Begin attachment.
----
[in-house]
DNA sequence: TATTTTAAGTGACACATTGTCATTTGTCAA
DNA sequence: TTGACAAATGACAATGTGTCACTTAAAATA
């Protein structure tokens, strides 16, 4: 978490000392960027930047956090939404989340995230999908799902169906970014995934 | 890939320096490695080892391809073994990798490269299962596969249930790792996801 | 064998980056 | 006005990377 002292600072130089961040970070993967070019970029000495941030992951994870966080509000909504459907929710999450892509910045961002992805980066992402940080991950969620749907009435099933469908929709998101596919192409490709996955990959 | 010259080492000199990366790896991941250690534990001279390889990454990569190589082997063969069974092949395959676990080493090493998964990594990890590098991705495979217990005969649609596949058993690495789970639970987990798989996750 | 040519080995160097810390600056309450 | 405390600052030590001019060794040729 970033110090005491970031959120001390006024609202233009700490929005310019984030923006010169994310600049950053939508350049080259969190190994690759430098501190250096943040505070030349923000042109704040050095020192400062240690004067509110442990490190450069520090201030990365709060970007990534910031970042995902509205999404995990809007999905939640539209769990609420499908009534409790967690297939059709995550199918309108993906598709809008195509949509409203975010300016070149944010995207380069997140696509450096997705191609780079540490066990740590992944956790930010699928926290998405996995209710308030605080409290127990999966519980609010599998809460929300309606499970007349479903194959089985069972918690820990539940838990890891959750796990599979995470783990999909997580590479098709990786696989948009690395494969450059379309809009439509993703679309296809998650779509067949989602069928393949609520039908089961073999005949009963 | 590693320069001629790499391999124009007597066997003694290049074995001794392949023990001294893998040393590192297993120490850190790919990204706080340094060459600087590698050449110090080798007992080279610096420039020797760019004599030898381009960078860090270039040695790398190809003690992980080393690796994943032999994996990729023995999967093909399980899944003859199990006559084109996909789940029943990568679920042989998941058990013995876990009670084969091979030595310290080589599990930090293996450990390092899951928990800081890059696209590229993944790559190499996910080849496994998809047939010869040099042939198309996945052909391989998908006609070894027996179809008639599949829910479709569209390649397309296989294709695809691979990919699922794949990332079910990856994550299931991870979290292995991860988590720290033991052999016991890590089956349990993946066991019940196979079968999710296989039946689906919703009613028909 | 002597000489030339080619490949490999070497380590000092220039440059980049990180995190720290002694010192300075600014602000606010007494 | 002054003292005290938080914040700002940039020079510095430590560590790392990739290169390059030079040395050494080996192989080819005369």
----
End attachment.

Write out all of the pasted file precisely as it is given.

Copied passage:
[in-house]
DNA sequence: TATTTTAAGTGACACATTGTCATTTGTCAA
DNA sequence: TTGACAAATGACAATGTGTCACTTAAAATA
């Protein structure tokens, strides 16, 4: 978490000392960027930047956090939404989340995230999908799902169906970014995934 | 890939320096490695080892391809073994990798490269299962596969249930790792996801 | 064998980056 | 006005990377 002292600072130089961040970070993967070019970029000495941030992951994870966080509000909504459907929710999450892509910045961002992805980066992402940080991950969620749907009435099933469908929709998101596919192409490709996955990959 | 010259080492000199990366790896991941250690534990001279390889990454990569190589082997063969069974092949395959676990080493090493998964990594990890590098991705495979217990005969649609596949058993690495789970639970987990798989996750 | 040519080995160097810390600056309450 | 405390600052030590001019060794040729 970033110090005491970031959120001390006024609202233009700490929005310019984030923006010169994310600049950053939508350049080259969190190994690759430098501190250096943040505070030349923000042109704040050095020192400062240690004067509110442990490190450069520090201030990365709060970007990534910031970042995902509205999404995990809007999905939640539209769990609420499908009534409790967690297939059709995550199918309108993906598709809008195509949509409203975010300016070149944010995207380069997140696509450096997705191609780079540490066990740590992944956790930010699928926290998405996995209710308030605080409290127990999966519980609010599998809460929300309606499970007349479903194959089985069972918690820990539940838990890891959750796990599979995470783990999909997580590479098709990786696989948009690395494969450059379309809009439509993703679309296809998650779509067949989602069928393949609520039908089961073999005949009963 | 590693320069001629790499391999124009007597066997003694290049074995001794392949023990001294893998040393590192297993120490850190790919990204706080340094060459600087590698050449110090080798007992080279610096420039020797760019004599030898381009960078860090270039040695790398190809003690992980080393690796994943032999994996990729023995999967093909399980899944003859199990006559084109996909789940029943990568679920042989998941058990013995876990009670084969091979030595310290080589599990930090293996450990390092899951928990800081890059696209590229993944790559190499996910080849496994998809047939010869040099042939198309996945052909391989998908006609070894027996179809008639599949829910479709569209390649397309296989294709695809691979990919699922794949990332079910990856994550299931991870979290292995991860988590720290033991052999016991890590089956349990993946066991019940196979079968999710296989039946689906919703009613028909 | 002597000489030339080619490949490999070497380590000092220039440059980049990180995190720290002694010192300075600014602000606010007494 | 002054003292005290938080914040700002940039020079510095430590560590790392990739290169390059030079040395050494080996192989080819005369």